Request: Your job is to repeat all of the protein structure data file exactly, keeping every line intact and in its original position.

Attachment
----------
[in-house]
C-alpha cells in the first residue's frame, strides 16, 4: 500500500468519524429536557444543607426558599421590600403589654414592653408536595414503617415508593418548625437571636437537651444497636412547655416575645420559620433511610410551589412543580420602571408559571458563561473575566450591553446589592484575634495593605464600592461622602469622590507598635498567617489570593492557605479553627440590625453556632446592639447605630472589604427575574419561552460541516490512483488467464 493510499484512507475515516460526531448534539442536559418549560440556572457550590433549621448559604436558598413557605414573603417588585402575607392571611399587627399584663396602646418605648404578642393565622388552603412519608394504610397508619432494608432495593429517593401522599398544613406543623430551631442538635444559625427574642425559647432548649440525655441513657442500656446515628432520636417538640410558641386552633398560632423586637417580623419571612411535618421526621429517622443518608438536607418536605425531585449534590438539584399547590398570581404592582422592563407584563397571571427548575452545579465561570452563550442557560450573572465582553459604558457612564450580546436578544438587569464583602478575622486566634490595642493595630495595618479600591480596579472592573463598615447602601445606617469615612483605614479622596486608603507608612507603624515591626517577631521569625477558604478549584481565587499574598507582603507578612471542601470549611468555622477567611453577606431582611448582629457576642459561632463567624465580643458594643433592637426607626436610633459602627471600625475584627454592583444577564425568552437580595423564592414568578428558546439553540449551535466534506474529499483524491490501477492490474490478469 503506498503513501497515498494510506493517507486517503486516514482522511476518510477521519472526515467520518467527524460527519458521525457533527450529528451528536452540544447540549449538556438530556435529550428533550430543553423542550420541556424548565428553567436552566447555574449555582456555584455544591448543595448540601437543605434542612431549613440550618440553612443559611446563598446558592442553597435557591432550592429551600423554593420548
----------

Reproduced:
[in-house]
C-alpha cells in the first residue's frame, strides 16, 4: 500500500468519524429536557444543607426558599421590600403589654414592653408536595414503617415508593418548625437571636437537651444497636412547655416575645420559620433511610410551589412543580420602571408559571458563561473575566450591553446589592484575634495593605464600592461622602469622590507598635498567617489570593492557605479553627440590625453556632446592639447605630472589604427575574419561552460541516490512483488467464 493510499484512507475515516460526531448534539442536559418549560440556572457550590433549621448559604436558598413557605414573603417588585402575607392571611399587627399584663396602646418605648404578642393565622388552603412519608394504610397508619432494608432495593429517593401522599398544613406543623430551631442538635444559625427574642425559647432548649440525655441513657442500656446515628432520636417538640410558641386552633398560632423586637417580623419571612411535618421526621429517622443518608438536607418536605425531585449534590438539584399547590398570581404592582422592563407584563397571571427548575452545579465561570452563550442557560450573572465582553459604558457612564450580546436578544438587569464583602478575622486566634490595642493595630495595618479600591480596579472592573463598615447602601445606617469615612483605614479622596486608603507608612507603624515591626517577631521569625477558604478549584481565587499574598507582603507578612471542601470549611468555622477567611453577606431582611448582629457576642459561632463567624465580643458594643433592637426607626436610633459602627471600625475584627454592583444577564425568552437580595423564592414568578428558546439553540449551535466534506474529499483524491490501477492490474490478469 503506498503513501497515498494510506493517507486517503486516514482522511476518510477521519472526515467520518467527524460527519458521525457533527450529528451528536452540544447540549449538556438530556435529550428533550430543553423542550420541556424548565428553567436552566447555574449555582456555584455544591448543595448540601437543605434542612431549613440550618440553612443559611446563598446558592442553597435557591432550592429551600423554593420548